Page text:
It all started from just a CURIOSITY.
It was last February. One day, a friend of mine told me about a documentary film that he was pretty sure that I might be interested in. He didn’t tell me what the documentary was about. He just send me a web address without any information.
I was busy, then. So I forgot about if for a while. But when I started watching the documentary, I couldn’t stop. I was so fascinating and I’m not just interested but astonished.
The film was called “Buddha’s Forgotten Nuns”. The main focus was on the Thai Forest Monastic Tradition and getting an ordination in the Forest Sangha as a woman. But the one that caught my mind was this Theravada bhikkhuni in Thailand.
Actually, I hadn’t heard about bhikkhunis in Theravada Buddhism. When I asked about Theravada bhikkhunis, they just told me, “There are nuns in white, but they’re not ordained. No bhikkhunis in Theravada Buddhism.” That was all I got.
However, Ven. Dhammananda, a Theravada bhikkhuni, was there in the film, smiling.
She looked so peaceful and happy even though the situations she had to deal with didn’t seem easy. I was so impressed and curious about her and the monastery. I wanted to know how they live, how they practice, and how they manage to keep on their way of life.
Right after watching the documentary, I tried to search for everything about her on the web and read almost everything that I could find about her. And fortunately, I could find that International Monastic Training (IMT) would be held at the monastery in June. I decided to go to Thailand right away, where I had never been to and I hardly knew about. That couldn’t be a problem at all. This Thai bhikkhuni blew my mind.
She impressed me very deeply at first – she was energetic, impassioned and peaceful – and the monastery did, too – Songdhammakalyani Monastery is right on the busy highway; it’s noisy outside but when you take a few steps inside, it turns to a calm and peaceful place. I know it sounds strange but it really does so.
International Monastic Training was like a samaneri/bhikkhuni 101 class and was “training”, literally.
Ven. Dhammananda, who was a professor of Thammasat University, was well aware of the importance of education and wanted to train samaneris properly.
She was more than a good teacher. She taught every one of us from the basic manners herself. And the classes covered from the family history of the Buddha to the history of bhikkhunis, as well as the Dhamma and the Vinaya, which are almost everything you should know if you want to be ordained or to understand Buddhism more deeply.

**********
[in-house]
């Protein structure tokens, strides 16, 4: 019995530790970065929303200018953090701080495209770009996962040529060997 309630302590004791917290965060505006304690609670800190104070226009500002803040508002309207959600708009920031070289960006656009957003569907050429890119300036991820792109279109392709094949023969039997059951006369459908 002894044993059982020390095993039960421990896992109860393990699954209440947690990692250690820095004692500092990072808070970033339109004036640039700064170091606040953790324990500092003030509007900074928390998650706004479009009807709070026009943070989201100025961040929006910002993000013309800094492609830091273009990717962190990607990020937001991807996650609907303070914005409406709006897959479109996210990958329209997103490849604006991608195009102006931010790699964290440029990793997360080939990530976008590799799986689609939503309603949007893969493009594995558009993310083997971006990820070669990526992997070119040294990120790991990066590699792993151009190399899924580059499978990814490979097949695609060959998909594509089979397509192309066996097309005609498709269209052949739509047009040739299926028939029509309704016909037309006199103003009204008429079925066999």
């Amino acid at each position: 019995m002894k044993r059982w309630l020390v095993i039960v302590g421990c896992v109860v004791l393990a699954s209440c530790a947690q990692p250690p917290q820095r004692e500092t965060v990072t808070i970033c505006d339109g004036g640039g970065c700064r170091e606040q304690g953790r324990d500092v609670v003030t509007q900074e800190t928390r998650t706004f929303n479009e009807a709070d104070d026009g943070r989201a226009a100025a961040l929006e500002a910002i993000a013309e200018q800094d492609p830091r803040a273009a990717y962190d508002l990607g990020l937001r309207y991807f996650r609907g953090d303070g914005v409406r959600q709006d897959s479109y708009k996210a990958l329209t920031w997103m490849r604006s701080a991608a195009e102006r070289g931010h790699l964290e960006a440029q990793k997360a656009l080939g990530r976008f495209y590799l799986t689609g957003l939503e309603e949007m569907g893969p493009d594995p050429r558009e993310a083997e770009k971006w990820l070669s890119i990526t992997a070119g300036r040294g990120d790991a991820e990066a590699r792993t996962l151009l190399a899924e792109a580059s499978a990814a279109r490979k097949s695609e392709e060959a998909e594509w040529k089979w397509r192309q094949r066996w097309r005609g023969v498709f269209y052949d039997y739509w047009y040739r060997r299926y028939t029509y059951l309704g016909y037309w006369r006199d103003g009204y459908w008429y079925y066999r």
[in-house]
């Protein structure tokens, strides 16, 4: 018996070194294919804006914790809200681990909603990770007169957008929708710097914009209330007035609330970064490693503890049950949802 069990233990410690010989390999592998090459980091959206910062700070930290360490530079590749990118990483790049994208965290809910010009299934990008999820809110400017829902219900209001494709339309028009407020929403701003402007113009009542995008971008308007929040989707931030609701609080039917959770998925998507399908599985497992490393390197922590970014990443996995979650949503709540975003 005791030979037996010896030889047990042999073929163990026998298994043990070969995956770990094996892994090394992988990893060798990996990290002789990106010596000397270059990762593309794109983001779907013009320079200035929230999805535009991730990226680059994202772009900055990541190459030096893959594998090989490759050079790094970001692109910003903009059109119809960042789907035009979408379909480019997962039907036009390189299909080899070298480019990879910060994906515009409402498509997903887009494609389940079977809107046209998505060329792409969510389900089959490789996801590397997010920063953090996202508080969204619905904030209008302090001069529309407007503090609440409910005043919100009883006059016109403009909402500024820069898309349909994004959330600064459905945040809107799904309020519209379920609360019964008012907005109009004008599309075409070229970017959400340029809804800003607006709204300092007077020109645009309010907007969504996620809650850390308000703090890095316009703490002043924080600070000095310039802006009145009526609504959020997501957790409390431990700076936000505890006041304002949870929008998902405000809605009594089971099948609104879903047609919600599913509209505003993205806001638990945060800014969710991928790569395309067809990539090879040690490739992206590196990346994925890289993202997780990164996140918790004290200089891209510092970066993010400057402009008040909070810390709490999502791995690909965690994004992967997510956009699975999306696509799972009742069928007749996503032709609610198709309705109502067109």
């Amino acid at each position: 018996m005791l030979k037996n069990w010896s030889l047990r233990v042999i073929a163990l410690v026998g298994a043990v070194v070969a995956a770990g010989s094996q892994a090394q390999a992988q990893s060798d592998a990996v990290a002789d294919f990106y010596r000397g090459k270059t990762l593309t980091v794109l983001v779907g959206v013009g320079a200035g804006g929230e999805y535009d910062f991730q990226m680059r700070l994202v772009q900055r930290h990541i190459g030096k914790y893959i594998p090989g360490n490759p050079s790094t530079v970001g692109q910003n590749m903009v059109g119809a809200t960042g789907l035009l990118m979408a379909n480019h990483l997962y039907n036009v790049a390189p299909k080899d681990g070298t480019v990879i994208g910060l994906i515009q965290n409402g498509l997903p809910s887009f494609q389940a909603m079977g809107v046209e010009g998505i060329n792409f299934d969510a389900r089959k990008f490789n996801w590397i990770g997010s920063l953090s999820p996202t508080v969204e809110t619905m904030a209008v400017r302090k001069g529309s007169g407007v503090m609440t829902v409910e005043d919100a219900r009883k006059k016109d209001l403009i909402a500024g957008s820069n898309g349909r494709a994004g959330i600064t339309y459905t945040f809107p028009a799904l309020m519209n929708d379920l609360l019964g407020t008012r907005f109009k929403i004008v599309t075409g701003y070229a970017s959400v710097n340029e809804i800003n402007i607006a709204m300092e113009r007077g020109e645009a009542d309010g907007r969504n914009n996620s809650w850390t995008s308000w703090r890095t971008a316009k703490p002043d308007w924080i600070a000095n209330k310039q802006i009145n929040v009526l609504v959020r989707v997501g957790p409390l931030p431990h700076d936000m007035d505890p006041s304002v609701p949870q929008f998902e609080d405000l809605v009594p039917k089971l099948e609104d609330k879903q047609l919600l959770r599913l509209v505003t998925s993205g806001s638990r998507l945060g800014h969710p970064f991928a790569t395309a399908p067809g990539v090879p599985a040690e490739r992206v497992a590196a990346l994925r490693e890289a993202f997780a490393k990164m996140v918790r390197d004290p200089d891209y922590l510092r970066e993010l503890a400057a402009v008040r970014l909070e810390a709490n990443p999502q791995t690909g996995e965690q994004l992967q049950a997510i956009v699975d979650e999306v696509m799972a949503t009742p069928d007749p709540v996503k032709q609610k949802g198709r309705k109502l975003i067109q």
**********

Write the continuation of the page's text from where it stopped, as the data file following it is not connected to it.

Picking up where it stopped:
With 11 samaneris form Vietnam, the classes were given in three languages – English, Thai and Vietnamese. And it went in harmony.
One of my favorite classes was Vinaya. And Ven. Dhammananda herself, put a lot of weight in not only the Dhamma but also the Vinaya, which includes rules of discipline to observe and the stories behind the origin of each rule.
In this modern society, it’s nearly impossible to follow the Vinaya as it’s written. So if one puts it into practice in a practical way, it’s really crucial to understand the Vinaya and the reasons of rules thoroughly. It’s now just because the Vinaya is the rules to observe. As the Buddha told to Ananda in KimatthaSutta(AN 11.1), skillful virtues are the starting point to the knowledge and vision of release.
Ven. Dhammananda’s way of teaching gave me a clear explanation of the Vinaya and it was easy to understand. And she stressed the importance of observing the Vinaya throughout the whole training. I think it was possible only due to her full understanding on the Vinaya.
And there were the history classes on Thailand and bhikkhunis. They gave me a lot of things to think about.
I have to tell first, as a Buddhist, I had always been confused about all this discrimination based on gender, given that Buddhism is all about compassion and equality. It was really hard for me to understand and I couldn’t. I wondered why they put so much energy on talking about gender, not equality, while they were talking about Metta – loving kindness. And I also wondered that the Buddha really said something like that, who fully knew that the mind has no gender.
The history classes made it clear and gave me a wide and clear picture about it. The discrimination in Buddhism wasn’t there. On the contrary, the Buddha praised enlightened bhikkhunis and their virtues a lot and never looked down on them. It was the social and historical issues that led us to this present situation we are facing. That was it. No more, no less.
My long-time curiosity was solved at last.
It was so valuable. I learned what I can’t learn anywhere else. Because nobody but only bhikkhunis want to talk about bhikkhunis and not many of them know about it clearly.
I’ve been writing about only classes but IMT is not only classes. We learned together, travel together and worked together.
I would never forget I worked an hour a day in the afternoon. That time, all the people in the monastery had to work together whether you’re a bhikkhunni, samaneri, or lay-person. No one told you that you should do this or that but it went on in harmony as promised. It was something I hadn’t experienced before.
We had three day-trips to Nakhon Pathom, Bangkok and Kanchanaburi where I could see what I learned in classes. The mural paintings in Wat Pho are the most interesting, which are about Theris.
I appreciate that she shared her knowledge and spent so much time and energy to teach us. Words are not enough to tell how thankful I am to Ven. Dhammananda and all the bhikkhunis at Songdhammakalyani Monastery for giving me such a chance to practice and learn together with them.
May you be happy and peaceful.
Sadhu. Sadhu. Sadhu.
SOOJUNG SHIM (S.Korea)